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Kim Kardashian and Chrissy Teigen Just Started a Book Club

Here's some stuff we think they should read.

Kim Kardashian and Chrissy Teigen Just Started a Book Club
Photo courtesy of Instagram/@kourtneykardashian

In the latest edition of unexpected news, Kim Kardashian has started a book club with Chrissy Teigen (and hairstylist Jen Atkin, and possibly La La Anthony, whom they invited to join via Twitter, as you do). The first pick Kims “making them read,” according to her tweets? Embraced By The Light, which the star says is a  “story of a woman who died during surgery &came back 2life. She shares her journey of what heaven is like. Its so good by .”

We agree that sounds interesting, but if Kims got plans to continue—shes apparently already setting up a Book Club section on her app—weve got suggestions for what she (and you) should read next, straight from our own curated lists. 


A Little Life by Hanya Yanagihara

I’ve told everyone I know about this book already, so I might as well tell you guys too. It’s one of the only books I’ve read where I was so in it and absorbed that I thought I would run into the characters walking around SoHo and Chinatown (where a lot of the book takes place). Be warned, however: this is no beach read. It is sad, sad, sad. So sad I cried multiple times on the subway (it also may have been responsible for a morning fainting spell I experienced on the subway—I swear I’m not that much of a delicate flower). That said, it’s so well written and the characters are so well drawn (hence me running into them IRL), that you can’t put it down. In brief, it’s about a small group of male friends who become very close during college and move to New York. It spans their entire lives and is a serious epic with many a torturous turn. It’s viscerally affecting, to say the least. If you haven’t joined the A Little Life club (it’s a passionate members-only thing—Steven Kolb is also a fan), pick it up now. — Emily Ramshaw

More picks from our summer reading list. 

The Life-Changing Magic of Not Giving a F*ck: How to Stop Spending Time You Don’t Have with People You Don’t Like Doing Things You Don’t Want to Do by Sarah Knight

“The title of this book alone gives you a pretty good idea of what the hell is going on in my head ATM. As I get older, Im realizing just how crucial it is to look out for number one and to fill your time only with people (and things) that make you smile so big your cheeks hurt. Warning: it aint easy. So if youre trying to figure out where the hell to start, I suggest reading this gem of a book. You wont be mad you did, I promise.”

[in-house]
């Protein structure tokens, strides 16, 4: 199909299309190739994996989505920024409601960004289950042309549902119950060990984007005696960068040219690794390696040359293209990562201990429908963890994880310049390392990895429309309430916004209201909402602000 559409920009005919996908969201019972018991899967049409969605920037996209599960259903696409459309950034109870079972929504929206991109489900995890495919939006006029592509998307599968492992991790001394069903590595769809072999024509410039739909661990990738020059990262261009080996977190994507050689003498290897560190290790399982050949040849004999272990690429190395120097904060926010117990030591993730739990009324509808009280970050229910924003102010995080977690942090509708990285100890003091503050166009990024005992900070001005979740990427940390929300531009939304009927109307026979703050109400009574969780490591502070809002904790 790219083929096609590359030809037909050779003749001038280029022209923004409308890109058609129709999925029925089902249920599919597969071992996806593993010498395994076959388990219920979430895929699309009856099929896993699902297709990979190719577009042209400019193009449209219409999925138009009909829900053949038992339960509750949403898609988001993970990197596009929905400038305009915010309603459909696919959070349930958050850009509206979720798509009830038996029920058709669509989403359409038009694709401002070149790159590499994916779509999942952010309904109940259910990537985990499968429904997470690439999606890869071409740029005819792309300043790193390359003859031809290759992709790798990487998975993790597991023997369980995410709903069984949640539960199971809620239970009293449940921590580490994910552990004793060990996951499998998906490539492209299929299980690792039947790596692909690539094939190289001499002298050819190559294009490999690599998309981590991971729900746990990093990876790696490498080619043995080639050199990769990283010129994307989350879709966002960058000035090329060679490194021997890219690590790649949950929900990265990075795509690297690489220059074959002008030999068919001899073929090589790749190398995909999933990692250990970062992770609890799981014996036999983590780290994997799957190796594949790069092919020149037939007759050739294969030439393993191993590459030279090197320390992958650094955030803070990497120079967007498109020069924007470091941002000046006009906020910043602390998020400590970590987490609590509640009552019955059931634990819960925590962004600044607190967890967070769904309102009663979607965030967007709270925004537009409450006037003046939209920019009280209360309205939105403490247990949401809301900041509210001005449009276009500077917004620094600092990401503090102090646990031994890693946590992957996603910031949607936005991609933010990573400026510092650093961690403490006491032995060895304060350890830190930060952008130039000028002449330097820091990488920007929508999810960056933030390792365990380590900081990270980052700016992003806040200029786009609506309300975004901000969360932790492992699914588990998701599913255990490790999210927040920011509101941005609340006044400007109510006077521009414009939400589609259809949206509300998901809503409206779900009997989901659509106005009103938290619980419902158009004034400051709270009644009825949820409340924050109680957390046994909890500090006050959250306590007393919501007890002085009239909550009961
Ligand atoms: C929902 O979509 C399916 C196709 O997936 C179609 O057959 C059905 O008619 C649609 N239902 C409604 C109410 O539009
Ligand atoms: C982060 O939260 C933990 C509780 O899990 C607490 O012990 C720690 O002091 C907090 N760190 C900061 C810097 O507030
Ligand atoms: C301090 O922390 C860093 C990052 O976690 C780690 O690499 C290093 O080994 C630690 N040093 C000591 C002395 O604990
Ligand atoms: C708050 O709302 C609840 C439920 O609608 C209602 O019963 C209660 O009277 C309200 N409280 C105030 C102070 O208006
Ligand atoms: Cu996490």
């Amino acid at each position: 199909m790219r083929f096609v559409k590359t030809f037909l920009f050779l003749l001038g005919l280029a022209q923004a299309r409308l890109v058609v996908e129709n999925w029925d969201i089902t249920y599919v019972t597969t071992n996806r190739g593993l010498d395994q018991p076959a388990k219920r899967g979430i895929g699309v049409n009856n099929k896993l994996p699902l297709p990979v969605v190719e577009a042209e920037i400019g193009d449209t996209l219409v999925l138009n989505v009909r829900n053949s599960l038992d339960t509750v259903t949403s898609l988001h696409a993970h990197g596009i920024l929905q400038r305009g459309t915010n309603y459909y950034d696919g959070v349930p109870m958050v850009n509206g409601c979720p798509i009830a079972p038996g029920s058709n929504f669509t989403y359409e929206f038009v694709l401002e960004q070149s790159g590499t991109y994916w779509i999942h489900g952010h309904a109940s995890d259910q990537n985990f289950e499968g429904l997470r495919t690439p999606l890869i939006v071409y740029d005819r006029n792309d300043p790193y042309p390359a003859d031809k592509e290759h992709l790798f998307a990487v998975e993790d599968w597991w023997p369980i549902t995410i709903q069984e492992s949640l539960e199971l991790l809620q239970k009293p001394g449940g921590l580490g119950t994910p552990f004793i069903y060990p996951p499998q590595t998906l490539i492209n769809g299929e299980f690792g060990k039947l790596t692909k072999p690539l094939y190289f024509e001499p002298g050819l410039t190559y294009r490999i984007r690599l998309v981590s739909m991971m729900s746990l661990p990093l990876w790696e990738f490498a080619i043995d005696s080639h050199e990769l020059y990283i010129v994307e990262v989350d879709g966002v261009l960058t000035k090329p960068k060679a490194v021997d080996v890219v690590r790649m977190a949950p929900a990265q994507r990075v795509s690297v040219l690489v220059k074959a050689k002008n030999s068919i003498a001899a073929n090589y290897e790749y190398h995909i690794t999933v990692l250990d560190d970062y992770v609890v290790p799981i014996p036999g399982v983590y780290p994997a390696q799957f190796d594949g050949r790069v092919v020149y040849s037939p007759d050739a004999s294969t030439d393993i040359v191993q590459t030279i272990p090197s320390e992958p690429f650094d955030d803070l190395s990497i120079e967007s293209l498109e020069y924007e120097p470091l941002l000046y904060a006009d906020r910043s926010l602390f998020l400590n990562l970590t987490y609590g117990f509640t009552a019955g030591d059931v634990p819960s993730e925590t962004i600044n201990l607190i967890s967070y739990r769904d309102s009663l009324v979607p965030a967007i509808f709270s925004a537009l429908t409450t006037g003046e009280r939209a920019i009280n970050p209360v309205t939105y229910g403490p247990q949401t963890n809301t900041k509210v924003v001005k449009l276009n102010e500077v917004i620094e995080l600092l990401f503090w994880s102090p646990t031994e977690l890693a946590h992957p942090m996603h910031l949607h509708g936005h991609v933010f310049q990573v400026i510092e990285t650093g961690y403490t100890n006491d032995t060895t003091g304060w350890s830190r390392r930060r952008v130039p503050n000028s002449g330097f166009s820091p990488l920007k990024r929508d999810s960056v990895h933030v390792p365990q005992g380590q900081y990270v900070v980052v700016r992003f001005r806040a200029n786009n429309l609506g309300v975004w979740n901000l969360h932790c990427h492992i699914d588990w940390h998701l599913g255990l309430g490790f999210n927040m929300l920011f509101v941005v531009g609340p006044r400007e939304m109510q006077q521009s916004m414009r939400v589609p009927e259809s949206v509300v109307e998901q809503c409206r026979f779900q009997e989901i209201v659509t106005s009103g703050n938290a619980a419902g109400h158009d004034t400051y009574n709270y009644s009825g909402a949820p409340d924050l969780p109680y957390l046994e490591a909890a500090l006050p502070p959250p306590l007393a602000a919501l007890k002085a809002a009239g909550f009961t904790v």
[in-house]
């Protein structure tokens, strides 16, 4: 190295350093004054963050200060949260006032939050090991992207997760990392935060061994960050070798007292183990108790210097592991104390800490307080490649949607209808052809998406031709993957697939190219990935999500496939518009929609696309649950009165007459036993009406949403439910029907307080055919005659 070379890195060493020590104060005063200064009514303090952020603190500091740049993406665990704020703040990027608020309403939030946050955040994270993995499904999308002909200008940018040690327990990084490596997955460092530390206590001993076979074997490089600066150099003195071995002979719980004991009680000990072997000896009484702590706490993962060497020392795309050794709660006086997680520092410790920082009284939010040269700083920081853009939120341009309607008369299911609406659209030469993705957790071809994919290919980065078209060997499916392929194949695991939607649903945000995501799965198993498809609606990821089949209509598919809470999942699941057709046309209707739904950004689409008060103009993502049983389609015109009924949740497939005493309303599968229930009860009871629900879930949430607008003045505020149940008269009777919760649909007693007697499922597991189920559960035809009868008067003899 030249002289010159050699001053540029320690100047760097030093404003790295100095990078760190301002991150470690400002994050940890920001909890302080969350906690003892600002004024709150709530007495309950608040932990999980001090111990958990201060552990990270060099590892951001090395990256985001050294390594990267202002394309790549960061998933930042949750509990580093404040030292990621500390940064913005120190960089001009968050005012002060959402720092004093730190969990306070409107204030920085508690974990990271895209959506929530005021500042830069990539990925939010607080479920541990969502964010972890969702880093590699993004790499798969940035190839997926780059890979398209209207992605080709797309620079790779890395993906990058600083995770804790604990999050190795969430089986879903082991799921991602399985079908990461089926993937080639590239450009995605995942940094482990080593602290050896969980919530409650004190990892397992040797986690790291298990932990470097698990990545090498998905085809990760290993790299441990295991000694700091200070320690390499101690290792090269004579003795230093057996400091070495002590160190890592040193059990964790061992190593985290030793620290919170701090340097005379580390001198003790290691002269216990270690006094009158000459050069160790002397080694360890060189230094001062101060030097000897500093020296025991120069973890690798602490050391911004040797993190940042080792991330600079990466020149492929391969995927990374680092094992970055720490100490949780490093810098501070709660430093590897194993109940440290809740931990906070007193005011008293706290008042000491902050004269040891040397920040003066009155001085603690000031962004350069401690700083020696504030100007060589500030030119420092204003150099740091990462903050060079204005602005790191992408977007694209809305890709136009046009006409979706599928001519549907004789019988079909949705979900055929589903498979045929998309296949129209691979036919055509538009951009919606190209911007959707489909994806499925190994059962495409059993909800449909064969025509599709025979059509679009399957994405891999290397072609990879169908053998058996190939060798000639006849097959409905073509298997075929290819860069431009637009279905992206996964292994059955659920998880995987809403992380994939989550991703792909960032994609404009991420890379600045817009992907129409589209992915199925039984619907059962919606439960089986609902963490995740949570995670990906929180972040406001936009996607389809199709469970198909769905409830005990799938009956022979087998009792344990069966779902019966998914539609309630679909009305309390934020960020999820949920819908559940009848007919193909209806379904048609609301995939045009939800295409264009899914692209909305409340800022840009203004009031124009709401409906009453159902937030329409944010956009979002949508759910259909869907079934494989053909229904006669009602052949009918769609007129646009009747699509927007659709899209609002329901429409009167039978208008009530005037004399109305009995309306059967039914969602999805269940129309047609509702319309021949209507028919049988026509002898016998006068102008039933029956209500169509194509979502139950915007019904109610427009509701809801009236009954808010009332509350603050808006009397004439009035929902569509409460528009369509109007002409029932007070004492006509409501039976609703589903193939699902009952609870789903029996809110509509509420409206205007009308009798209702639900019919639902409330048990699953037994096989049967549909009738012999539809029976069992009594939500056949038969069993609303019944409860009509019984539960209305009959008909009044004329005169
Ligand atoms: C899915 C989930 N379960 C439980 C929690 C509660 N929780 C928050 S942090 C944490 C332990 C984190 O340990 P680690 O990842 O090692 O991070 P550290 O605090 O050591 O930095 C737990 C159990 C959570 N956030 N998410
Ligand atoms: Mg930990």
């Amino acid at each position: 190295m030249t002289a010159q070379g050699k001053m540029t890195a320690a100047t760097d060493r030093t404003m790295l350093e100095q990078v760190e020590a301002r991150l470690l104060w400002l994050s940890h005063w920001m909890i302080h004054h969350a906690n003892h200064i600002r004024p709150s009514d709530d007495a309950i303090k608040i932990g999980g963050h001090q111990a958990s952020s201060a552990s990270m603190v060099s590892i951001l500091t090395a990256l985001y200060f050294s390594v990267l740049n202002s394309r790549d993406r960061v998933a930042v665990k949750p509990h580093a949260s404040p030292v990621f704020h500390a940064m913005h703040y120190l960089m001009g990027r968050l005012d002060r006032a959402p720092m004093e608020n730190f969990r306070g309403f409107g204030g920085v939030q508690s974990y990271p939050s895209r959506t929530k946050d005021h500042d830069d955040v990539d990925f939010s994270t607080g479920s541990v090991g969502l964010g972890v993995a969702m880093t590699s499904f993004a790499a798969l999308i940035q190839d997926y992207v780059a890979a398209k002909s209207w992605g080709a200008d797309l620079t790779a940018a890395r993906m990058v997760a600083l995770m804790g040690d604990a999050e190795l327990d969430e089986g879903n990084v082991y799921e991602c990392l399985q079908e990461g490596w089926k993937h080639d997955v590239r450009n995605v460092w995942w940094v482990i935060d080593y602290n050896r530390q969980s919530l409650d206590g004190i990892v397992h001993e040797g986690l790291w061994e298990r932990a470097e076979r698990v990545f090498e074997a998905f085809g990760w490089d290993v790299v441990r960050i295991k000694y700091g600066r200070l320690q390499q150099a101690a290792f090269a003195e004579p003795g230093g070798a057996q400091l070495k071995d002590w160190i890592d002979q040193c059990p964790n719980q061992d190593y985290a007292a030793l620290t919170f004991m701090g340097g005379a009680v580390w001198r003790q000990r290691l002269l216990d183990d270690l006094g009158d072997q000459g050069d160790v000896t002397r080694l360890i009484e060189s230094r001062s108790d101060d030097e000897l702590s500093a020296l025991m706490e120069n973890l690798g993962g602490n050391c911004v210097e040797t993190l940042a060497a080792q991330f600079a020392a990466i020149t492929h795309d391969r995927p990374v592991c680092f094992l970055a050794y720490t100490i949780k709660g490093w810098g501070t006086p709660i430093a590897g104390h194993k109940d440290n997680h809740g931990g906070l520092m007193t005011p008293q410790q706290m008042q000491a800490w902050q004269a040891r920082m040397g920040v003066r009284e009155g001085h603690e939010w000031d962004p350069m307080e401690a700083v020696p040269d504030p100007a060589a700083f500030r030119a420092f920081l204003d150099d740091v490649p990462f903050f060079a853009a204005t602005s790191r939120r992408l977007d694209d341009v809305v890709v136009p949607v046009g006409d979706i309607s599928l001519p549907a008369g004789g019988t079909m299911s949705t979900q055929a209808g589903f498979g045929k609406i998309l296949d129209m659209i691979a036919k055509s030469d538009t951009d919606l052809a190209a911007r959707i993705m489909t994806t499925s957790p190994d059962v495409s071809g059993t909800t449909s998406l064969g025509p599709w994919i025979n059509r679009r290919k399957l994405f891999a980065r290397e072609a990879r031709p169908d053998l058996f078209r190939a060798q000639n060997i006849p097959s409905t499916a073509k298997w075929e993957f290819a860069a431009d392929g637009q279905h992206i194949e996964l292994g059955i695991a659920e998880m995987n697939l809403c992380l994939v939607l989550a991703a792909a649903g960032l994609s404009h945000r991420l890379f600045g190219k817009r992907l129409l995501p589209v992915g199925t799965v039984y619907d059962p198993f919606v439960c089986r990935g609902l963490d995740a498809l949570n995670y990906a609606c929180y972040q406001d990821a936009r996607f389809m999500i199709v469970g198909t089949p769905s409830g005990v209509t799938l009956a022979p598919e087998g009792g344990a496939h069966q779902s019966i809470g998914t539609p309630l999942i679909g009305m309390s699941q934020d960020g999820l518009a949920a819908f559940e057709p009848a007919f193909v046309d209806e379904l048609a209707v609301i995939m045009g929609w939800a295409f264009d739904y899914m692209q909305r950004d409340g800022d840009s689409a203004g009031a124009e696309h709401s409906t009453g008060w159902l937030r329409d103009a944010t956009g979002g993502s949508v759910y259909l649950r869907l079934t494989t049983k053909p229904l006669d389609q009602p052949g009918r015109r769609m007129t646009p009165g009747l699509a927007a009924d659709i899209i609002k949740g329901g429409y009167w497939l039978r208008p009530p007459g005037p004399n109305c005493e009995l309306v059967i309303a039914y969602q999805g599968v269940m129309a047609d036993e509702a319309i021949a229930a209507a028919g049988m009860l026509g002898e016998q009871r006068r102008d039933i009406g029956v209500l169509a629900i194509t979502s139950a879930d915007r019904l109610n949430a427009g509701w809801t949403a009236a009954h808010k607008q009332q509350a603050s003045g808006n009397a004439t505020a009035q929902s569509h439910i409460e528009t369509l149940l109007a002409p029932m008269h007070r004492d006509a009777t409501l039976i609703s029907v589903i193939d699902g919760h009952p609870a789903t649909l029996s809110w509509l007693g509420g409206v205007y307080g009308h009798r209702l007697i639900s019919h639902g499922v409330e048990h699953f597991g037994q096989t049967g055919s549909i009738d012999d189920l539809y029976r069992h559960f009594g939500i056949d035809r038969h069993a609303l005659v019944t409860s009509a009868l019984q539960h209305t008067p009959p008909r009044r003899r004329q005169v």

— Jodi Taylor

More picks from our August reading list. 

This Is How You Lose Her by Junot Díaz

“Junot Díaz is a mind-numbingly good writer. I literally couldn’t put this book down, and once it was finished I was dying for more. It’s a little vulgar, but so, so good and really kind of heartbreaking.” — Laurel Pantin

More books from our LDW reading list. 


A Widow for One Year by John Irving

“I’ve read this before, and dammit, I’ll read it again! It’s just so good. Totally heartbreaking, beautifully written—I can’t get enough with this book. It was the inspiration for the film The Door in the Floor, but is about a billion times better. I didn’t want it to end the first time I read it, which is why I’m re-reading it on these cuddly early fall days.” — Laurel Pantin

More books from our October reading list. 


You Will Not Have My Hate by Antoine Leiris

You Will Not Have My Hate revolves around one man’s viral reactionary Facebook post to his wife’s murder during the Paris terrorist attacks in November 2015. It’s going to be heavy and sad, of course, so keep that in mind when deciding when and where to read it—but the hopeful message is clear and one that everyone can get behind.” — Andee Olson, Site Director

More books from our November reading list. 


Men Explain Things to Me by Rebecca Solnit

“When FIT (finally!) launched their gender studies minor, I knew I had to jump on the literary bandwagon before I graduated. Much to my dismay, I was living under a rock and knew little to none of the prolific women writers of our time. After reading excerpts in my Women in Writing class by contemporary feminist writer Rebecca Solnit, I hastily bought her most recent book, Men Explain Things to Me. I suggest you read the book before you get stuck conversing with a man at an impending Christmas party whose only interest is to talk over you or, like the title suggests, explain things to you that you already know. The worst.” —Bonnie Azoulay

More books from our December reading list. 


Moonglow by Michael Chabon

“Don’t know how I slept on this book all 2016 long, but I’ll be making amends by reading it this month. The highly acclaimed New York Times bestseller tells the story of the narrator’s grandfather, who, while terminally ill, begins unfolding his life story—previously untold—to his grandson, condensing a lifetime’s worth of stories, from his prewar days to a Florida retirement home, in one week. It’s sure to be one of those books that makes you want to sit down and pry your grandparents (and parents) for as much information as possible.” —Alicia Cesaro

More books from our January reading list. 


1984 by George Orwell

“I decided to re-read George Orwell’s 1984, and I think the reasoning speaks for itself. It jumped up to the top of Amazon’s best-seller list and has stayed there since President Trump’s inauguration. I think Amazon says it best: ‘Written in 1948, 1984 was George Orwell’s chilling prophecy about the future. And while 1984 has come and gone, his dystopian vision of a government that will do anything to control the narrative is timelier than ever…’” —Andee Olson

More books from our February reading list. 

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